4 Lessons Learned from an Adult Piano Student

Updated: Mar 3

1. Make Time to Practice - LIfe is going to continue to happen



When I decided to take piano lessons, I knew I had to commit to some type of practicing schedule. And I knew this was going to be hard to do, because I keep myself fairly busy, and clearly learning the piano was going to be a challenge. Somehow I got it in my mind that I needed to be sitting at the piano for a solid thirty minutes every single day to “check the practicing box” off on my day’s ‘to-do-list’ and I set out on my way. What I found, is first of all, sitting on a piano bench for that long without any back support was not comfortable, and secondly I was way too focused on how long I was sitting there practicing, and not as focused as I needed to be on WHAT I was doing with the thirty minutes of time sitting there. Obviously with this attitude, I quickly started to sort of resent practicing instead of looking forward to it. Well, I am a ‘stick to your guns’ kind of person, so I went on this way, forcing this thirty minute practice schedule upon myself. It was sort of frustrating because even with the investment of my time, I wasn’t feeling like I was making much progress anyway, and I found myself in a bad attitude cycle. What I learned after forcing this self-inflicted grueling schedule upon myself for a week or two, is that I could easily get myself to commit to a smaller chunk of time, when I had a better focus on WHAT I was doing when I got to the piano bench. And with a better attitude and much less ‘dread’. So what I did was, I started setting myself really small goals, and then sort of hyper-focused on those instead of how long I was sitting there for my ‘practice session’. I started, aiming for five or even ten minutes here and there. I started setting really tiny goals for myself too, but having an idea of WHAT I was going to do when I got there, made a huge difference in my own attitude. Trust me, sometimes WHAT I was going to do was such a seemingly small goal it almost felt child-like, but when I really focused on the WHAT, I found that I stopped dreading or fighting the process, and little incremental progress was sure better than NO progress. This has made practicing an entirely new experience for me.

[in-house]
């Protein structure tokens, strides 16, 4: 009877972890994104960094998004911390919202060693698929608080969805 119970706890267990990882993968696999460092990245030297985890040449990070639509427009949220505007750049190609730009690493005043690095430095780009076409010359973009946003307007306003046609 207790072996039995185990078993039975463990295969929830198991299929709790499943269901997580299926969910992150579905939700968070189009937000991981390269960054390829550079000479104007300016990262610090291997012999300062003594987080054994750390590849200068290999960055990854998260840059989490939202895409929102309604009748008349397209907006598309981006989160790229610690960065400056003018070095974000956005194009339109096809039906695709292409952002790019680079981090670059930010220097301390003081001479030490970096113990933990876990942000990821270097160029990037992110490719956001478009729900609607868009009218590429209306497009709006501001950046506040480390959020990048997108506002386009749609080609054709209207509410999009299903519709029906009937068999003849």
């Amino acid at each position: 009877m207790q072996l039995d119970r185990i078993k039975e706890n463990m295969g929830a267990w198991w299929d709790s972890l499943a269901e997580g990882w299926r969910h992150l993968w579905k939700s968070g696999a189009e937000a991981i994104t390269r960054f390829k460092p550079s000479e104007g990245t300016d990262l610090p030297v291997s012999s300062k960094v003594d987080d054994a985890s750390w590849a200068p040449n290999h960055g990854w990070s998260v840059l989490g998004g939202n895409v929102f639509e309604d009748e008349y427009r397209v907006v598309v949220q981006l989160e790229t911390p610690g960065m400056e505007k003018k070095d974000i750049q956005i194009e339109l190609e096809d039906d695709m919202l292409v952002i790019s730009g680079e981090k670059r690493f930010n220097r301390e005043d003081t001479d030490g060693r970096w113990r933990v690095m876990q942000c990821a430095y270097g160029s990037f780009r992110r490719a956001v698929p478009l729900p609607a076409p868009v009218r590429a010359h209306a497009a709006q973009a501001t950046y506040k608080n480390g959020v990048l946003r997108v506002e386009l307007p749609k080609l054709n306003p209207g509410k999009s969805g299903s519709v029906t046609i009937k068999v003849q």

2. Don’t beat yourself up if you’re not going as quickly as you thought you might and that’s okay



I quickly learned humility when I started taking piano lessons. During the lessons my brain is saying ‘oh ya, entirely new concept, no problem, I got that’ pretty much most of the time, but then even the next morning after the lesson, I often find that all I can do is stare blankly at the piano and say “WHAT did we talk about?” Now I really had thought that I was a smart person, surely I was not going to have the trouble that I quickly realized I was having. I got super frustrated and I knew I could ‘re-watch’ all the lessons, to learn everything again, but obviously this really made me mad at myself. I did not want to now have to invest yet another HOUR to learning the concepts again, that last night my brain was completely okay with. The thing is, it’s OKAY if I have to watch the entire lesson again, and its’ OKAY if I have to watch the entire lesson a couple more times. I have to give myself the grace to learn something new, and I’m finding that there is so MUCH to learn. It is very exciting to learn new things, and I have to accept that it’s going to take some time to learn it. I am choosing to be proud of myself for deciding to learn something new, and I’m choosing to be okay with however long it takes and with the idea that I will probably die with more to learn, and that’s going to be OKAY too.